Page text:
I've paid someone's filing fee twice. Back in 1973 when I was already running for Chapel Hill Council I sat in two classes  next to Pete Beswick, a fellow 2L at Carolina Law School. Pete, who lived in Carrboro, constantly complained about the Carrboro Board of Aldermen. I mean CONSTANTLY. I finally told him to STFU and gave Pete $5 for his filing fee and told him to run himself. He did and won. In 1972 I paid the filing fee for an AppState senior Steve Metcalf to run for Watauga County Commissioner.  Steve lost by 50 votes. After grad school he eventually ran and served as State Senator for several terms in Buncombe County. So yes, pay people's filing fees !

Patrick, what you say on the face of it sounds good, until one starts setting it against actuality.Nowhere do I suggest anyone currently active should not participate. I merely invite some to change the nature of their participation to prevent the possibility that their current participation may be hindering the inclusion of others. Frankly, I think you and I can think of situations elsewhere where such a plea finds resonance.Indeed, has it ever occurred to you that one of the reasons turnout is so low is that folks locally feel there is no point standing in an election because the pack is stacked against them? Leaving electors with little by way of real choice?It is one thing nominally to go through the process of participating. It is quite another to find a well-organized group blocking the way.This web-site is better than it used to be. Time was, if those running it didn't like what you had to say, you were excluded. It's interesting to note that I have never had a blog of mine make it to the main feed. Is my command of the English language that poor? My contribution that meaningless?Come endorsement time, those with a slightly less biased eye have noted that time and again worthy candidates do not make the grade simply because they are not part of the small group who frequent the organizations that engage in the endorsing.And on a slighly more controversial note, I have been made aware of more than one instance (and no, I'm not going to name names; those involved know who they are; that's enough), where an individual has been asked not to stand, in order to make way for another the 'establishment' would prefer.Now. What precisely am I asking? Name one idea I have put forward that asks one person not to be engaged in this coming election process. All I have asked of those who wield the loudest voices is, please tone it down. It is not enough, Patrick, merely to cite a level playing field. After so many years of it not being level, we must go that extra mile to make it obvious it is level, if we are to encourage more people to stand and to engage in a broader conversation.Forget whether you agree with me. Forget anything that smacks of controversy. It's irrelevant now. It's past. I ask again. What exactly does Carrboro lose from my suggestions? Nothing. So again. Why not?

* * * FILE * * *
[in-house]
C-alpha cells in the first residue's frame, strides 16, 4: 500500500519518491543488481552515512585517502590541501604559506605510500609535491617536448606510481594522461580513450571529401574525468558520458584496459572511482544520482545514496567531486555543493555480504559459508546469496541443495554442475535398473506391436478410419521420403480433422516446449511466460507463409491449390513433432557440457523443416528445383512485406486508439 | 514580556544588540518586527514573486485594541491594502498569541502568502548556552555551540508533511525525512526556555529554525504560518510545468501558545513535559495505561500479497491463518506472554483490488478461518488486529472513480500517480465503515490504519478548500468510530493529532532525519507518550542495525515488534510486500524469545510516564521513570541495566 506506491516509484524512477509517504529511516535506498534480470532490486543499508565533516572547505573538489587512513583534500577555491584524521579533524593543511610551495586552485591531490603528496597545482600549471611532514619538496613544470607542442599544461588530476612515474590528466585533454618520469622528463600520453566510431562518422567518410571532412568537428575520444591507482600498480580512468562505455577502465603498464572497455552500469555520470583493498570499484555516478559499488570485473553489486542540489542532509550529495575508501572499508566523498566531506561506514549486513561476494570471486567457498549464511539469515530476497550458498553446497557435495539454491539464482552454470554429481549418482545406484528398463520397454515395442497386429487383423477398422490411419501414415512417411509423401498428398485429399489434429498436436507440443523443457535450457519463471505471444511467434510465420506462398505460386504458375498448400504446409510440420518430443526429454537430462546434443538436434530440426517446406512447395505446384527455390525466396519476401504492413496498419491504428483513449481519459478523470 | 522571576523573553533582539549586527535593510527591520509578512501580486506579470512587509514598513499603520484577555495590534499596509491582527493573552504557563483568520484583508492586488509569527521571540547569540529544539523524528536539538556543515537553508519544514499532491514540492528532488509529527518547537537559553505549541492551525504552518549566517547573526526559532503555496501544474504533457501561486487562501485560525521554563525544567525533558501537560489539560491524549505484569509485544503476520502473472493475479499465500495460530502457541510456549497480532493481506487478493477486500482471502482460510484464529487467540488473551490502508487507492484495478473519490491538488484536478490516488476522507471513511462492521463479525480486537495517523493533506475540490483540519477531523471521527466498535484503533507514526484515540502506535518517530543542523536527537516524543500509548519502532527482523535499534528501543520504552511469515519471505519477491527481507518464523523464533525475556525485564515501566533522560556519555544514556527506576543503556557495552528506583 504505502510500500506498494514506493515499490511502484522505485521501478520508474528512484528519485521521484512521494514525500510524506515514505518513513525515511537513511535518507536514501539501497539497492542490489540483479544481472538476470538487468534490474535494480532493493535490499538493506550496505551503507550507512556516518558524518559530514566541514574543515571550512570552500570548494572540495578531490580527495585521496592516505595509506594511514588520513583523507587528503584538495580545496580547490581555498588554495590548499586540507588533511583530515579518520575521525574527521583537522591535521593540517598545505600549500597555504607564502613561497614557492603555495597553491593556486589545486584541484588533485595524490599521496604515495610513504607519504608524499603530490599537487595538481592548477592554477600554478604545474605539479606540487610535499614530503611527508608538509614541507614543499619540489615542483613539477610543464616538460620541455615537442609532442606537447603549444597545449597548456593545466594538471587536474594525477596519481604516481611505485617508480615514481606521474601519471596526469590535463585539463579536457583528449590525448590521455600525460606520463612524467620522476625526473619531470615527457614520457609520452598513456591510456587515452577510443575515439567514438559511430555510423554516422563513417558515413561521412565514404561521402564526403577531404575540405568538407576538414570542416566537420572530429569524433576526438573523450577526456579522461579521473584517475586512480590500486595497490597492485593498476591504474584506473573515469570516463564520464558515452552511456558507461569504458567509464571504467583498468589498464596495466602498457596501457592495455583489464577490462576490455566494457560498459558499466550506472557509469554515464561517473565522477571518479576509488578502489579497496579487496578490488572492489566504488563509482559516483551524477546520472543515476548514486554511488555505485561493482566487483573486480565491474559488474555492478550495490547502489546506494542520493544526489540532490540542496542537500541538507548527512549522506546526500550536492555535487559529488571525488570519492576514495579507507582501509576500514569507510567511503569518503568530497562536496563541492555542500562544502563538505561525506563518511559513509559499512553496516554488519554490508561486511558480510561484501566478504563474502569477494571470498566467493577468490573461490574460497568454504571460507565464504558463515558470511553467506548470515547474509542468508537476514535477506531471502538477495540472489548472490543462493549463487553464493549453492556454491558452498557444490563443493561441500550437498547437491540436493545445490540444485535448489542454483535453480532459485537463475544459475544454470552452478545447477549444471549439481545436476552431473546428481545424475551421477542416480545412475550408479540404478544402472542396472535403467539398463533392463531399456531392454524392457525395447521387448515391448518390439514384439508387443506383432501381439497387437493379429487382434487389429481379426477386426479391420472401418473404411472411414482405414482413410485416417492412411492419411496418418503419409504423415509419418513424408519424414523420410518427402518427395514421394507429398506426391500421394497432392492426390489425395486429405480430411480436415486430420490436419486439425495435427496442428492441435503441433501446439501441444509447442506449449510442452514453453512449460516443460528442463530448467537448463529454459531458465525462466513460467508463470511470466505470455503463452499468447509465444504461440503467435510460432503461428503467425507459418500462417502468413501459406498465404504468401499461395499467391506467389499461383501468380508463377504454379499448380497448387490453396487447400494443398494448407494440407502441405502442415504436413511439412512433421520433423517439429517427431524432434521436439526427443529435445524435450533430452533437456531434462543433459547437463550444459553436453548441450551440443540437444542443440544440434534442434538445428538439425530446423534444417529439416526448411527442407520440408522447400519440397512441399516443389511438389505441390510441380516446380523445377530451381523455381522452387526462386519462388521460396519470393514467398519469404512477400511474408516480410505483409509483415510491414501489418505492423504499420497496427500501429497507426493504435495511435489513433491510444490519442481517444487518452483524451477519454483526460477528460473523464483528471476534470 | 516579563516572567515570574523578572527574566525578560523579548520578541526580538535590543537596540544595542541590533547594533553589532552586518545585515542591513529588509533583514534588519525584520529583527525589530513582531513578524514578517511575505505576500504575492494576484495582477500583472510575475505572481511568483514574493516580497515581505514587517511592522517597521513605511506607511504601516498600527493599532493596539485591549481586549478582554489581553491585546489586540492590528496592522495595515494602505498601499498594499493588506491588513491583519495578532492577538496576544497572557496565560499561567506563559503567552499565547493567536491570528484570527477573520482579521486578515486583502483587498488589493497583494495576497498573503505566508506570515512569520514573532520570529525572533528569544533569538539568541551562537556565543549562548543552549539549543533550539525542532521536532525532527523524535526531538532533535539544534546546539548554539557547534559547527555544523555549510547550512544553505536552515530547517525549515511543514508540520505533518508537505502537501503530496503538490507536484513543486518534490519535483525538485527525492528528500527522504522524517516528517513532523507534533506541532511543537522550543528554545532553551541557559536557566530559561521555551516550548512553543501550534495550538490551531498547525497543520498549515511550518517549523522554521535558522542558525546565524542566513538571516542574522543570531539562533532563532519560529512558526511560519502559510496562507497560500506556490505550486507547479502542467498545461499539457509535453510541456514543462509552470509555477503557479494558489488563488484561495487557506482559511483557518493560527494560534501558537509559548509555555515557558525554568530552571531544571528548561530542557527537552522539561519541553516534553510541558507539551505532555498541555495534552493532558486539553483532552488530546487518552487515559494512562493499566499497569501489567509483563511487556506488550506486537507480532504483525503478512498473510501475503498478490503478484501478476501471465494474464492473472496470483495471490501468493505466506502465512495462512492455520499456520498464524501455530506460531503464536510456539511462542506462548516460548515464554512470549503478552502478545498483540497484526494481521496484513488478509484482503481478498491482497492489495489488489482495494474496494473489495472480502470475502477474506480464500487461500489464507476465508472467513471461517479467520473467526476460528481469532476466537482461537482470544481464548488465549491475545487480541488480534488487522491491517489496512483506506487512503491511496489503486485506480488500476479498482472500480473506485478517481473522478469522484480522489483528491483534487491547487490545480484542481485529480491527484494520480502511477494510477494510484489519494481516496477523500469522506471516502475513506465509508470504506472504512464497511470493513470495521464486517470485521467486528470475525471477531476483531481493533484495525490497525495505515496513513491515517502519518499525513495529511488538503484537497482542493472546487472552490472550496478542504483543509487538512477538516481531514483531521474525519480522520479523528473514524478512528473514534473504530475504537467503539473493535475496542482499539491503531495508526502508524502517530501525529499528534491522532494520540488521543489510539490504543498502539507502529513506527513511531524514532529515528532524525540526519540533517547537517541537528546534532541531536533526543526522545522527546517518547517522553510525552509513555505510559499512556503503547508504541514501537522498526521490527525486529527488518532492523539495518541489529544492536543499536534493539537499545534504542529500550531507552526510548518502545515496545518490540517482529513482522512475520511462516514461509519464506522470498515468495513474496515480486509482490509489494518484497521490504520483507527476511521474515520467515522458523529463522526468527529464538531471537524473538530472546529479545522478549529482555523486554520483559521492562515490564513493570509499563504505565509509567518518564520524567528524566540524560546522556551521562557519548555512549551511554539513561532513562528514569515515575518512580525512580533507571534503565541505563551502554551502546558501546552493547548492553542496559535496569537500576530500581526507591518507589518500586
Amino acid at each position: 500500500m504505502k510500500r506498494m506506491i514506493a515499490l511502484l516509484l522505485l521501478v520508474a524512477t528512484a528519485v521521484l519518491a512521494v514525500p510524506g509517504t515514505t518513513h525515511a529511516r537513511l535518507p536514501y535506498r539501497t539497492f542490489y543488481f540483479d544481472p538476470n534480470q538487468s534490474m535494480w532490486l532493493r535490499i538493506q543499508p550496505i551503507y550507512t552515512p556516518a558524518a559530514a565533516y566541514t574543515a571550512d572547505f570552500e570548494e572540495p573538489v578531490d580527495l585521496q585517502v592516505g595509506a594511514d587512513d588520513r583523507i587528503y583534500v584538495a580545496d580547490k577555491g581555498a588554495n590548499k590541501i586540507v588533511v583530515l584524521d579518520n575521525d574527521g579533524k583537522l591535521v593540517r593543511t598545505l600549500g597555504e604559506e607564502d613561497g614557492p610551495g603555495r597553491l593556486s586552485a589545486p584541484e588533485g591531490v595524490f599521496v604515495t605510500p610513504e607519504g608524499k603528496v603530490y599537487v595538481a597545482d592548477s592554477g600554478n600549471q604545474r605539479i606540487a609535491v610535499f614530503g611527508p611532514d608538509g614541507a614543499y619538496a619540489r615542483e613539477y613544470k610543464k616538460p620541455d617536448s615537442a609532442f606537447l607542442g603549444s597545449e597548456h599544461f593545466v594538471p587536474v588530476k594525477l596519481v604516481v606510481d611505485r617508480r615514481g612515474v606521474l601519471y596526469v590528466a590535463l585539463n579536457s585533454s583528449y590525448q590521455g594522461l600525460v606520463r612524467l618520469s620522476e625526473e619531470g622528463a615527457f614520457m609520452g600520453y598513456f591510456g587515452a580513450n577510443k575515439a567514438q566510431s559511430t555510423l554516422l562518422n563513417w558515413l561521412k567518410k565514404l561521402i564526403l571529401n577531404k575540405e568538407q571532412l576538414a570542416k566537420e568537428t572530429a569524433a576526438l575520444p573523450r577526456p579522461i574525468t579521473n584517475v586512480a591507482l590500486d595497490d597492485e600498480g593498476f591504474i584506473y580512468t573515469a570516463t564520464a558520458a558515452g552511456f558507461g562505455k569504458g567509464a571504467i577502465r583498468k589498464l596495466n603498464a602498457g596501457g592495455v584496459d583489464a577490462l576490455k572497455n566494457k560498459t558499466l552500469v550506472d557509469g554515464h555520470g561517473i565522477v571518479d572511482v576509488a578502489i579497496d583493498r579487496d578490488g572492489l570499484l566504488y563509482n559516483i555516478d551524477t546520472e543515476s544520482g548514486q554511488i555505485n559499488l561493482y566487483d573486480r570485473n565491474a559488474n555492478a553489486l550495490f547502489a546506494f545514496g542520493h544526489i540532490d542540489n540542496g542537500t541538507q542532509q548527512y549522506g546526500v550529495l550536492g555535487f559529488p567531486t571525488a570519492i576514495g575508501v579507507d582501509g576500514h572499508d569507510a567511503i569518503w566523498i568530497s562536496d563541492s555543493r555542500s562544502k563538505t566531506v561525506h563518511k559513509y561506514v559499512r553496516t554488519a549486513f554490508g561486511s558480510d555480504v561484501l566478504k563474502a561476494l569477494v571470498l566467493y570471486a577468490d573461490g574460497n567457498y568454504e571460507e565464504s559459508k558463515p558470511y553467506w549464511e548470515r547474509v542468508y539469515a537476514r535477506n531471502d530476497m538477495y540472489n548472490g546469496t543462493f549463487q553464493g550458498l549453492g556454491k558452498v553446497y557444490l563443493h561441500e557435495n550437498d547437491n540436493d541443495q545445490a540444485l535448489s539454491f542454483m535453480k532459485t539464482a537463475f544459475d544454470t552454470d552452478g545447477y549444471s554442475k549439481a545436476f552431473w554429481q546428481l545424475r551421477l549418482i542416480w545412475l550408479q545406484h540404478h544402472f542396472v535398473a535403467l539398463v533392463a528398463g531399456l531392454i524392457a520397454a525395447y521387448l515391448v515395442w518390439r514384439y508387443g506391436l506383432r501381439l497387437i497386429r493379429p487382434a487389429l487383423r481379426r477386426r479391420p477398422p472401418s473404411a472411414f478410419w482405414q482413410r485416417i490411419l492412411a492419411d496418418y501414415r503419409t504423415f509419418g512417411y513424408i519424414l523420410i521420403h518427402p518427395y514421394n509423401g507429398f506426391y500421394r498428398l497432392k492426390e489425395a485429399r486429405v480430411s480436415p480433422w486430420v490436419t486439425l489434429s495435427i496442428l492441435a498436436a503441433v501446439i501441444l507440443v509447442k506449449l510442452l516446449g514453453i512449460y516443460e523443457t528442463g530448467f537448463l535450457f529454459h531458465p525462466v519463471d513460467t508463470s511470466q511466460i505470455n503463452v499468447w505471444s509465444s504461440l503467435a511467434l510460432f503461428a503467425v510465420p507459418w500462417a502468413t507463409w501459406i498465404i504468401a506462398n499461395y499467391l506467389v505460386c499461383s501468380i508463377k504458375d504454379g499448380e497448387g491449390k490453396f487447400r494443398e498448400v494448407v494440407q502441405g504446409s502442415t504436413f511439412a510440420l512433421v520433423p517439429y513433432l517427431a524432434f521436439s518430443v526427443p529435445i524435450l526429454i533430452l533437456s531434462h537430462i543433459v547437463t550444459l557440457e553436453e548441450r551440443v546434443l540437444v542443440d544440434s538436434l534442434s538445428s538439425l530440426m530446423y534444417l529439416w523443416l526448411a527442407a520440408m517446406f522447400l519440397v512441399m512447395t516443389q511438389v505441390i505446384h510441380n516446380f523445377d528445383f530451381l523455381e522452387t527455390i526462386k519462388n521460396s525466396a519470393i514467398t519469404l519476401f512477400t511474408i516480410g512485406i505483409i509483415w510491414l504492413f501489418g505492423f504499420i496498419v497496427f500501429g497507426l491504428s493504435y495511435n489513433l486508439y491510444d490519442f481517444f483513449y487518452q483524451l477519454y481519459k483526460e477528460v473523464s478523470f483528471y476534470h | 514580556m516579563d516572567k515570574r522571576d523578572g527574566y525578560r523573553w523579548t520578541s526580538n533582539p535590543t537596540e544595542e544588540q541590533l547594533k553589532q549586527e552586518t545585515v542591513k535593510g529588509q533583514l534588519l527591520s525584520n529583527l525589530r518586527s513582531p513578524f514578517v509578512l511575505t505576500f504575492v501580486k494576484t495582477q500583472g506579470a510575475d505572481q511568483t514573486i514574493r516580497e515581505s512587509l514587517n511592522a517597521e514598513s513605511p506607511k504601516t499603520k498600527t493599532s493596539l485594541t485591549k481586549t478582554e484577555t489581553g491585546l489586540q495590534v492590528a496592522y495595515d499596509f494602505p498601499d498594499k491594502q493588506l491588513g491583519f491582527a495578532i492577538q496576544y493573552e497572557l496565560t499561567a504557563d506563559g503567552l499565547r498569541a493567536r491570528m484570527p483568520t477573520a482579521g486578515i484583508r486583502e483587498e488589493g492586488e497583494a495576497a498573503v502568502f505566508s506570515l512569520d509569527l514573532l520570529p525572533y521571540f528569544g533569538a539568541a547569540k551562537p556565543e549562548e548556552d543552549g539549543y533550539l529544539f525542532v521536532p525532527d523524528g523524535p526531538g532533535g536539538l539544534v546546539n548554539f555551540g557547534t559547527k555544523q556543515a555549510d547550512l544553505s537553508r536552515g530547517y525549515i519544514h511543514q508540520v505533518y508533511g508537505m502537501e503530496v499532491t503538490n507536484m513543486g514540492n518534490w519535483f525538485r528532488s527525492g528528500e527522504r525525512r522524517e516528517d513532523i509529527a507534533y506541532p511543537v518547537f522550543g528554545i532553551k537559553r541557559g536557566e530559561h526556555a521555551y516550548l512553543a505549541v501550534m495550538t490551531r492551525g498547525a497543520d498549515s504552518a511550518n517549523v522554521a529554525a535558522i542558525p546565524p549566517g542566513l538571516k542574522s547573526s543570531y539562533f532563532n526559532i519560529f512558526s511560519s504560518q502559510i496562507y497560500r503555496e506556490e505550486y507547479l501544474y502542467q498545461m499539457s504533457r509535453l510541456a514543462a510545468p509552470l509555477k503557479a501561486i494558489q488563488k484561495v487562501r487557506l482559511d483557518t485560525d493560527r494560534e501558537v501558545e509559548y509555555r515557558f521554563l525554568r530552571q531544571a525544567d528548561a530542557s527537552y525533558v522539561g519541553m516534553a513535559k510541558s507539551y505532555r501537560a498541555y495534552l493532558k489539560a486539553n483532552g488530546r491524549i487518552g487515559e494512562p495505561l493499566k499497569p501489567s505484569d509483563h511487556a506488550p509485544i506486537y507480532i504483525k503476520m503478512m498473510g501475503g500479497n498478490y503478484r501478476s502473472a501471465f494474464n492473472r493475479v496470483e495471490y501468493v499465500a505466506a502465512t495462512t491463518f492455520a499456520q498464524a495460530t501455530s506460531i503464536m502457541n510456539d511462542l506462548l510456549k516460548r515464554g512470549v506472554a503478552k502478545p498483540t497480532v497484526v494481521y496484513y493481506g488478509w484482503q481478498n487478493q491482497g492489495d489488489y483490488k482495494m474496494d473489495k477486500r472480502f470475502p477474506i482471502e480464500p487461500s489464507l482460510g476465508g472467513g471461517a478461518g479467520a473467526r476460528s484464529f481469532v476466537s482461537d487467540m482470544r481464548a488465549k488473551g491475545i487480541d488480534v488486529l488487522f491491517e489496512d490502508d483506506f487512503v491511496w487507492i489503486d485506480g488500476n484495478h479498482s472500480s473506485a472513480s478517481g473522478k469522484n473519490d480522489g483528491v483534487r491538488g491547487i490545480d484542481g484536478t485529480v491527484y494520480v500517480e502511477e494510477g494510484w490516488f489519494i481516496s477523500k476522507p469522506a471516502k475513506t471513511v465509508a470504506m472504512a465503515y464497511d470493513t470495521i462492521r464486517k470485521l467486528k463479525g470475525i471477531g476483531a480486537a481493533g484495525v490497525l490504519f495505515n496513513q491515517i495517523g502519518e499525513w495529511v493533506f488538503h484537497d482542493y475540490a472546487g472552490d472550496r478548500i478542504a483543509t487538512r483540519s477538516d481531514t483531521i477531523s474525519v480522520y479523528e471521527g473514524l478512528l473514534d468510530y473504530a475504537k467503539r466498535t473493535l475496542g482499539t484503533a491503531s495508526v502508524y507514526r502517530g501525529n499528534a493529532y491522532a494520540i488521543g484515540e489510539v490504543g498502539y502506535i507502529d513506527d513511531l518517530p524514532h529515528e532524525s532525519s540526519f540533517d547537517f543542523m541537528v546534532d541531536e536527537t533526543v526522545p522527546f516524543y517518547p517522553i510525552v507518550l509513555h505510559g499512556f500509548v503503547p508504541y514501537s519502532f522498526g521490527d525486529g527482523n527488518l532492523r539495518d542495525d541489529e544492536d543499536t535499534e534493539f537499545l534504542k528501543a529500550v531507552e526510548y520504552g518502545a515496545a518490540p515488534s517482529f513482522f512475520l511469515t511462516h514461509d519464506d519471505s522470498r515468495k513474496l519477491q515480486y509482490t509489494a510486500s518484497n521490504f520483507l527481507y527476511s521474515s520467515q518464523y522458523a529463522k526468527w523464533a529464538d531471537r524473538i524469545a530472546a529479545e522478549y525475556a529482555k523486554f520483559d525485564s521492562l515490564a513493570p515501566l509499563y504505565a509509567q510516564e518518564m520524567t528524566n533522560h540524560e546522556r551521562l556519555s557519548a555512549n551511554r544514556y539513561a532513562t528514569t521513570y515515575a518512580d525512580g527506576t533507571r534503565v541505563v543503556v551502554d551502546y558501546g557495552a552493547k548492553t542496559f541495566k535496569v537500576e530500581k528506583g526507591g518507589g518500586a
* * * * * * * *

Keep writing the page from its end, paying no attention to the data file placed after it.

Geoff says "has it ever occurred to you that one of the reasons turnout is so low is that folks locally feel there is no point standing in an election because the pack is stacked against them?"actually I think turnout is low because Carrboro has a huge number of low-information voters who registered to vote and participate in higher-level elections.  Reducing the noise level as you suggest will depress turnout even further. Having campaigns be just the candidate and maybe their friends won't cross the information/activation threshold of these voters. Now, again, I agree completely that the "establishment" should NOT discourage new and fresh candidates (or even recycled candidates who dropped out of the process)

But, as we have done elsewhere, Gerry, pleasantly!Filter through my suggestions again, if you would Gerry. I'm not suggesting that we reduce the flow of unbiased information about candidates (along with that they produce themselves).Let's have media coverage and forums. Where candidates can be introduced and asked questions. But no endorsements. No rah-rah in favor of one candidate over another.Information only. And then leave folks alone to make up their own minds.

Can you cite so much as one example of what you are talking about?

Most years there are three or four candidate forums. I've never seen anyone denied an opportunity to participate.  I've never seen any particular bias in any of the forums either - unless it is "biased" when the Chamber of Commerce asks about business issues (or when the Sierra Club asks about environmental issues).

Maybe you should actually attend some of these forums so that you will know what you are talking about. 

"Do not nominate, do not endorse, do not lobby, do not campaign."